Ample cases of restitution for artworks looted in Nazi Germany have been making headlines for weeks, but one of the most major cases was announced yesterday. The Solomon R. Guggenheim Foundation will return a painting by German Expressionist Ernst Ludwig Kirchner, titled “Artillerymen” (1915), to the living heirs of German Jewish art dealer Alfred Flechtheim.
The Guggenheim Foundation carried out two years of extensive research to uncover the history of the painting, cooperating with the Holocaust Claims Processing Office of New York State’s Department of Financial Services and the Flechtheim heirs’ lawyers.
A press release issued by the Guggenheim on October 4 explains:
[A]fter Flechtheim fled Germany in 1933, moving to Switzerland, Paris and finally London, Artillerymen was in the custody of his niece Rosi Hulisch (Dr. Hulton’s aunt), who remained in Nazi Germany until her death by suicide in 1942 on the eve of her deportation to a concentration camp. In 1938, the painting was acquired in Germany by Kurt Feldhäusser, a member of the Nazi party. By that time, Flechtheim’s sole designated heir, nephew Henry Alfred Hulton, was living as a refugee in London. Research also confirms that both before and after Flechtheim’s death the Nazis singled him out as a target of particularly virulent anti-Semitic propaganda.
Feldhäusser was killed in Germany in 1945 and his art collection was left to his mother, who consigned it to the Weyhe Gallery in New York in 1949. Mr. and Mrs. Morton D. May of St. Louis, Missouri purchased Artillerymen in 1952 and donated it to The Museum of Modern Art (MoMA), New York in 1956. In 1988, the painting was transferred by MoMA to the Solomon R. Guggenheim Foundation in exchange for other works. The Guggenheim relied on Donald E. Gordon’s catalogue raisonné of the work of Ernst Ludwig Kirchner (1968), which incorrectly stated that before Artillerymen had entered Feldhäusser’s collection, the painting had been owned by German collector Hermann Lange. New research shows that the painting was owned at that time by Flechtheim and not Lange.
“An essential part of the work of the Guggenheim Foundation is the ongoing investigation into the history and provenance of our collection, and we regard this responsibility with the greatest seriousness. After an extensive examination of the extraordinary circumstances surrounding this work and in keeping with the 1998 Washington Declaration on Holocaust Era Assets and the guidelines of the American Association of Museum Directors, we are satisfied that it will be restituted to the Hultons,” Richard Armstrong, director of the Solomon R. Guggenheim Museum and Foundation, said in the release.
Special Edition: 🖌️Artists’ Signatures ✍️
In this special edition, we investigate what artists’ signatures actually mean, and the fascinating results reveal the multifaceted history of this curious phenomenon.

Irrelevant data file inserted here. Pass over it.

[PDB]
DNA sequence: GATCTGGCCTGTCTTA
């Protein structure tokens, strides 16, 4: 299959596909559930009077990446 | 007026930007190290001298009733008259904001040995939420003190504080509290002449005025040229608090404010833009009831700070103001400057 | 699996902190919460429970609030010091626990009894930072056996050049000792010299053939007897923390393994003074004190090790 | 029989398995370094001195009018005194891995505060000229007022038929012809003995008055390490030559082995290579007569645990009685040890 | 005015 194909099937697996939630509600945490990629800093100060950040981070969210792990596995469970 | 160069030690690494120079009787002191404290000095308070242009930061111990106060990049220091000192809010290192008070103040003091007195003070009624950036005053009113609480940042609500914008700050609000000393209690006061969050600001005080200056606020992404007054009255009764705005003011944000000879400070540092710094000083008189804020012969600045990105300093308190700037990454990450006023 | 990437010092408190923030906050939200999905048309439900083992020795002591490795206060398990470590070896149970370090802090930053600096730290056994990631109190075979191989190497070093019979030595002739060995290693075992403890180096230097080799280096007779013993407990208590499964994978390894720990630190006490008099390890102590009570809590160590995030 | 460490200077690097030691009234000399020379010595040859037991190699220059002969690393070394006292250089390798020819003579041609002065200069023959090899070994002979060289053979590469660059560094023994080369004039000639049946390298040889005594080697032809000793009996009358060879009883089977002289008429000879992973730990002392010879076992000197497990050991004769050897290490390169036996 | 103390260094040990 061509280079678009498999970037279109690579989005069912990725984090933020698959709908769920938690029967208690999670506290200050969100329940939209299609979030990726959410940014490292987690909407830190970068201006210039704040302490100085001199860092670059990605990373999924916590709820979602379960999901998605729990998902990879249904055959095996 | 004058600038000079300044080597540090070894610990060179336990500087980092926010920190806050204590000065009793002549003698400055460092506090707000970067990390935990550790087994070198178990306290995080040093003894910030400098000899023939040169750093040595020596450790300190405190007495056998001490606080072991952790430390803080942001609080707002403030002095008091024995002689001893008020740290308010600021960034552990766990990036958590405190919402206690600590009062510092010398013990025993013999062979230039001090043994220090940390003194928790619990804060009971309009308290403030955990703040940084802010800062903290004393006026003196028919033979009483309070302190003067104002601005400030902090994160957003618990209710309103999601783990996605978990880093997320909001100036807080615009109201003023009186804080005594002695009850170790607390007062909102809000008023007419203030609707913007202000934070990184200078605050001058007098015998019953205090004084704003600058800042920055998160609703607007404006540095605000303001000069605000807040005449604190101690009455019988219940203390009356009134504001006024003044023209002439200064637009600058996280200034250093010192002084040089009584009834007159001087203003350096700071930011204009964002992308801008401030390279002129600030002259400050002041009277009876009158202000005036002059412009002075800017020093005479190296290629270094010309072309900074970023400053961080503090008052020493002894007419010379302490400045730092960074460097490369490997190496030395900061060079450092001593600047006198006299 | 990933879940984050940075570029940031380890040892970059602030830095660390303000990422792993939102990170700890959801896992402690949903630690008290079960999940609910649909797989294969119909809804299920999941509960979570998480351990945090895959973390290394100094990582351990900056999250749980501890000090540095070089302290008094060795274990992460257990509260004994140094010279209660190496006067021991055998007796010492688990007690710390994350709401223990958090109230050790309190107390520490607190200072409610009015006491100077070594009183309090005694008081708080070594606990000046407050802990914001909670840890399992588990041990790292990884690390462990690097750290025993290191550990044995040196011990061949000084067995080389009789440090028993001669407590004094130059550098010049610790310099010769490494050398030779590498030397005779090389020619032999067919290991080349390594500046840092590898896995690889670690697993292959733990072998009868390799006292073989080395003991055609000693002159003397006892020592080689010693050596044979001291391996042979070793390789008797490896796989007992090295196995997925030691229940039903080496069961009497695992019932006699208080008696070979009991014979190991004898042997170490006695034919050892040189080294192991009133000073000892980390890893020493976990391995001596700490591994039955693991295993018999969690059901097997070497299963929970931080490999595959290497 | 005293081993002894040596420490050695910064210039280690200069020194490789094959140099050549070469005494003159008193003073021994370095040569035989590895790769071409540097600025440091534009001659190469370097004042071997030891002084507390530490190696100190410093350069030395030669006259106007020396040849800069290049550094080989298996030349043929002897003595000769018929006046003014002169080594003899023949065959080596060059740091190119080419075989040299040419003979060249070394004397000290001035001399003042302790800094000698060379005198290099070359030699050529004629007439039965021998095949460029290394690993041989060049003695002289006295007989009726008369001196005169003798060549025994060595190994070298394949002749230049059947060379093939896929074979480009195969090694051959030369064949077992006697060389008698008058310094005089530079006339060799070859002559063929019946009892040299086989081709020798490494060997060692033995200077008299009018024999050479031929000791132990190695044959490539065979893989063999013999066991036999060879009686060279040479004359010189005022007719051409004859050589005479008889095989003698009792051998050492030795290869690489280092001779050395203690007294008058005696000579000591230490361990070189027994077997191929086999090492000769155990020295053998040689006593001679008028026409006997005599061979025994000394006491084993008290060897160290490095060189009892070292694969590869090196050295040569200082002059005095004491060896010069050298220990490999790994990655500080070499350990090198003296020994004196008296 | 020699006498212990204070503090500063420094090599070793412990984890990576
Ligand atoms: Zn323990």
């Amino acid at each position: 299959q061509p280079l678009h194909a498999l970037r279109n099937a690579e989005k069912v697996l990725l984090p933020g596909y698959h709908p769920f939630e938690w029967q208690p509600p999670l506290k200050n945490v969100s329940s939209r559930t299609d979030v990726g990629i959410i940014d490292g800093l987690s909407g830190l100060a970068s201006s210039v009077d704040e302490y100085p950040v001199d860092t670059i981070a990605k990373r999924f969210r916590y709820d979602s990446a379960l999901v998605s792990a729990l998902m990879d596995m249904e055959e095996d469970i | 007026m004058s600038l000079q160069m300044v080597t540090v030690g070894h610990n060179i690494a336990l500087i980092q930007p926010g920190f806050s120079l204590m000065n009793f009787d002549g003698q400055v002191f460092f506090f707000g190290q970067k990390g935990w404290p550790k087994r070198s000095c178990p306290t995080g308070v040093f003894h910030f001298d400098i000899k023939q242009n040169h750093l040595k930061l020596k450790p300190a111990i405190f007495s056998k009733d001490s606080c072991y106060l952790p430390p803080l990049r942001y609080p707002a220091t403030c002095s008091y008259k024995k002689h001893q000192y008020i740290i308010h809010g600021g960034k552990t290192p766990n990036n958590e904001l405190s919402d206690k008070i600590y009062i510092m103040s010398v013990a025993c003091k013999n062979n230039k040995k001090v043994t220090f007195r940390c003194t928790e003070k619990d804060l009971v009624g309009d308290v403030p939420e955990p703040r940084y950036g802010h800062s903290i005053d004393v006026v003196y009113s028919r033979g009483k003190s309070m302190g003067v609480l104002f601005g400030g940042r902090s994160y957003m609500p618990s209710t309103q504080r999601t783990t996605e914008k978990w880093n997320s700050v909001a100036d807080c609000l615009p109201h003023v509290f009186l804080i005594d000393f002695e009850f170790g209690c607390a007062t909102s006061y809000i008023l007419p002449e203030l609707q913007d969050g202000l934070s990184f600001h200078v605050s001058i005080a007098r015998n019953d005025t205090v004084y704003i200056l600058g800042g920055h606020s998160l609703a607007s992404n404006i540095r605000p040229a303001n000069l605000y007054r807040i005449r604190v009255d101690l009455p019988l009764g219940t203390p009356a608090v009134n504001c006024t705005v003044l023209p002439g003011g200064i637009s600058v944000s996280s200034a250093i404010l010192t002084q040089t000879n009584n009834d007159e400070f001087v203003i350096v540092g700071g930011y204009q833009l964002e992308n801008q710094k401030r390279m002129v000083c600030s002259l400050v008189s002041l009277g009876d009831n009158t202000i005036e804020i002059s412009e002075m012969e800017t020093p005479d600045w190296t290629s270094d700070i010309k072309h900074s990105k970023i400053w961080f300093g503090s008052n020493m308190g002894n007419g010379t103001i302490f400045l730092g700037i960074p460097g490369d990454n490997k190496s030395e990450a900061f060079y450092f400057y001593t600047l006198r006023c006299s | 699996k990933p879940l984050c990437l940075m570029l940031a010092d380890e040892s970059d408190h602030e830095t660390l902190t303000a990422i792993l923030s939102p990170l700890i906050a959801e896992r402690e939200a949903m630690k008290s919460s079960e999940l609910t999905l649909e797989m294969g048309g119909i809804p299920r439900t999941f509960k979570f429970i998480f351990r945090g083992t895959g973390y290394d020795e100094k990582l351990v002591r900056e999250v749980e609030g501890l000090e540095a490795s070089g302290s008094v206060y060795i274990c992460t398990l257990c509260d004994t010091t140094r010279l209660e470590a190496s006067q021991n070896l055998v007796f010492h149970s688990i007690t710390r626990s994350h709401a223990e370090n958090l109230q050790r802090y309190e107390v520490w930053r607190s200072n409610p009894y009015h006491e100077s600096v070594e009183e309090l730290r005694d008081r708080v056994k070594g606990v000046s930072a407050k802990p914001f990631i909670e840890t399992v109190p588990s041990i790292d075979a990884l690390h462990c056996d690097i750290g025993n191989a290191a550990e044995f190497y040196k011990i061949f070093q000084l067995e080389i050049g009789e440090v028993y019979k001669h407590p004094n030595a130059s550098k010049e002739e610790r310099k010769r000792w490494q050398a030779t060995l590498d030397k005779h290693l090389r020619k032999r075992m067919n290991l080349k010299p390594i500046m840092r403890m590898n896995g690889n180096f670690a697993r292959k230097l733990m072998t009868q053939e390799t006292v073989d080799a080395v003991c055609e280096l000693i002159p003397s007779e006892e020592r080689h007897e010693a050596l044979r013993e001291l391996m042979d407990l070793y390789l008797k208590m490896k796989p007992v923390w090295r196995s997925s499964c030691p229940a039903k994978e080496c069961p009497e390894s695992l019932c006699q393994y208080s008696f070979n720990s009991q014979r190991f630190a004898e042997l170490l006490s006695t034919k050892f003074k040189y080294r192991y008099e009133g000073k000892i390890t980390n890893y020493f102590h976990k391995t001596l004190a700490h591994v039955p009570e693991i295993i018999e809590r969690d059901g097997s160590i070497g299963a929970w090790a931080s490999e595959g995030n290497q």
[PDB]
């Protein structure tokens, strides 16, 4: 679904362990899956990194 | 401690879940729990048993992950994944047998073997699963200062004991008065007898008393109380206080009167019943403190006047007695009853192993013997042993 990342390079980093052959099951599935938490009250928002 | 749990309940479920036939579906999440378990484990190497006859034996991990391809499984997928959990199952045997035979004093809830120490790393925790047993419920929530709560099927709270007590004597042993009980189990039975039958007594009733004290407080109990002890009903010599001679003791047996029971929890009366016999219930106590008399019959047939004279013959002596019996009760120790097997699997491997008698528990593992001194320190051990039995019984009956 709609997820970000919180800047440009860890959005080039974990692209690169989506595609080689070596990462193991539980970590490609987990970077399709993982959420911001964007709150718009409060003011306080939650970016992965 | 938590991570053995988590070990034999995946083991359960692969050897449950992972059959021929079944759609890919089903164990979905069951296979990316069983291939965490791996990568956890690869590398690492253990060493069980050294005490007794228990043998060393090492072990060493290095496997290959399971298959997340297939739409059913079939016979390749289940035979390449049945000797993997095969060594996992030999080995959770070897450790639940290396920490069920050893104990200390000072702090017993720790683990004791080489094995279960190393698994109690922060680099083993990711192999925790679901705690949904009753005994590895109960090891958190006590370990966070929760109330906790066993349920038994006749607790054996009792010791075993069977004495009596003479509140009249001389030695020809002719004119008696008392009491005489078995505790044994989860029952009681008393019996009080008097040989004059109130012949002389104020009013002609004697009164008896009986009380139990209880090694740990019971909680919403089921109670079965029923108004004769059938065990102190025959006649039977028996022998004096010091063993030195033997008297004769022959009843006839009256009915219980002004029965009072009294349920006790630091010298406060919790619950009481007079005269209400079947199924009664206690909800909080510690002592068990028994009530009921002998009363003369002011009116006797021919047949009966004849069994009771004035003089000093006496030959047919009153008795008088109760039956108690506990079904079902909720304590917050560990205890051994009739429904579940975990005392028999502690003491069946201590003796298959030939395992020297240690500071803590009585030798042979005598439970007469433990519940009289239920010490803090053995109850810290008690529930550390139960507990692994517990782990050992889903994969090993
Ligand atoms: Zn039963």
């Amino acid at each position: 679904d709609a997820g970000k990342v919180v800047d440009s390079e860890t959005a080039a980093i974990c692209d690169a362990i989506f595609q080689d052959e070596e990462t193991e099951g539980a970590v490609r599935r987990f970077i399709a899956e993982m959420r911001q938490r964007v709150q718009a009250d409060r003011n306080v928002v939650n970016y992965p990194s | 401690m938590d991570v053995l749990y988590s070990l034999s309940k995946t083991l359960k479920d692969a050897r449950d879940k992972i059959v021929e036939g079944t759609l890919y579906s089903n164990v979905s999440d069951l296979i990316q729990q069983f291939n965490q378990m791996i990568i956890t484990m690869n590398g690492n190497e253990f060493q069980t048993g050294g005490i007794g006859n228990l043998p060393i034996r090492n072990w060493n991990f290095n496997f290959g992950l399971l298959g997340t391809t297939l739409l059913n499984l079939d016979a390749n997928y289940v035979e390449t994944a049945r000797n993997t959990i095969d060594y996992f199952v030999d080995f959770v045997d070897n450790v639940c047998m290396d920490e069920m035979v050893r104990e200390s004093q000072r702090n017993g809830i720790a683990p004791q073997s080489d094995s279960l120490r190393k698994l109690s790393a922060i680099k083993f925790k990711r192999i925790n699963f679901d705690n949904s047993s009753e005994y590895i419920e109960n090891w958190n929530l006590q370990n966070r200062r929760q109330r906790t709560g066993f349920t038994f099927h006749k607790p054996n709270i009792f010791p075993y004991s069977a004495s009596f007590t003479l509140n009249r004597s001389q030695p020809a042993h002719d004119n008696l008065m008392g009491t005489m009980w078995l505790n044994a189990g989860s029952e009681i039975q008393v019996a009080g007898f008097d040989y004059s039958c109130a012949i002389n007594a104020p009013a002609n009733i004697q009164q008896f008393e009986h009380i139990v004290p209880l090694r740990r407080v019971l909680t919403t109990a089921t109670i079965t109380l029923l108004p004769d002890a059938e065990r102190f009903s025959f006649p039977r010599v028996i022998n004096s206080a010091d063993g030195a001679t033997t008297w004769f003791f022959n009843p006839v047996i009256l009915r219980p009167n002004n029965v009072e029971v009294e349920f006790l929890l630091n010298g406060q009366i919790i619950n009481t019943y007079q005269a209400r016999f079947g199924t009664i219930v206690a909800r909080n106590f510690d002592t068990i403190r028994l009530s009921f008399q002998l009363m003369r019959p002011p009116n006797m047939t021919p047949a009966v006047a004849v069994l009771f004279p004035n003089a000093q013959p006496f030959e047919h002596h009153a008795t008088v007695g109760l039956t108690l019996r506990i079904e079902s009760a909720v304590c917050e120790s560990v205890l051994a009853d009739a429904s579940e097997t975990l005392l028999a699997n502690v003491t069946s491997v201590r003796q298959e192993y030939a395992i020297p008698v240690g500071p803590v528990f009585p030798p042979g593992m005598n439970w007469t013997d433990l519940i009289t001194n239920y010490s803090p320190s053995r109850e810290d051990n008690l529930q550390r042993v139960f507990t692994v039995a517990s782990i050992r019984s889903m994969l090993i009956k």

What Is a Signature in the Internet Age?
As a cryptographic unit for record-keeping, an NFT can be seen as analogous to a signature or an autograph.
The Public Theater Explores the Hurricane Katrina Diaspora in shadow/land
Written by Erika Dickerson-Despenza and directed by Candis C. Jones, this lyrical meditation on legacy, erotic fugitivity, and self-determination is on view in NYC.
The Meaning of Ancient Greek and Roman Artisan Signatures
What did a signature mean in the ancient world, and how much can we trust what they seem to tell us?
Michelangelo’s Signature and the Myth of Genius
Michelangelo served as a stellar example for future artists who sought status and economic independence.
The Rubin Museum Presents Death Is Not the End
Tibetan Buddhist and Christian works of art made across 12 centuries explore death, the afterlife, and the desire to continue to exist. On view in NYC.
Uncovering the Photographer Behind Arshile Gorky’s Most Famous Painting
As we pursue photographer Hovhannes Avedaghayan a fascinating picture begins to emerge of him and the world of which he was part.
100 Years of Artist Signatures in a Detroit Club
The beams in Detroit’s Scarab Club act as a guest book of sorts, carrying a wealth of stories and history, including signatures by Diego Rivera, Marcel Duchamp, Margaret Bourke-White, Isamu Noguchi, and others.
When I Am Empty Please Dispose of Me Properly
Ayanna Dozier, Ilana Harris-Babou, Meena Hasan, Lucia Hierro, Catherine Opie, Chuck Ramirez, and Pacifico Silano explore the myths of the American Dream at Brooklyn’s BRIC House.
The Myth of Agency Around Artists’ Signatures
In an art world built on shifting sands, artists’ signatures become symbols of agency for some, and relics of the past for others.
The Women Artists Commemorated on an NYC Sidewalk
The signatures of Rosa Bonheur, Mary Cassatt, and six other historical women artists are engraved on a small stretch of sidewalk on Manhattan’s Upper East Side.
Pratt’s 2023 Fine Arts MFA Thesis Exhibition Is On View in Brooklyn
The two-part exhibition features the work of 41 graduating artists across disciplines, including painting, sculpture, printmaking, and integrated practices.
Met Museum Repatriates 15 Objects to India
The sculptures were all at one point sold by the disgraced art dealer Subhash Kapoor.
Pussy Riot’s Nadya Tolokonnikova Placed on Russian “Wanted” List
Tolokonnikova has long been a thorn in the side of Vladimir Putin’s regime.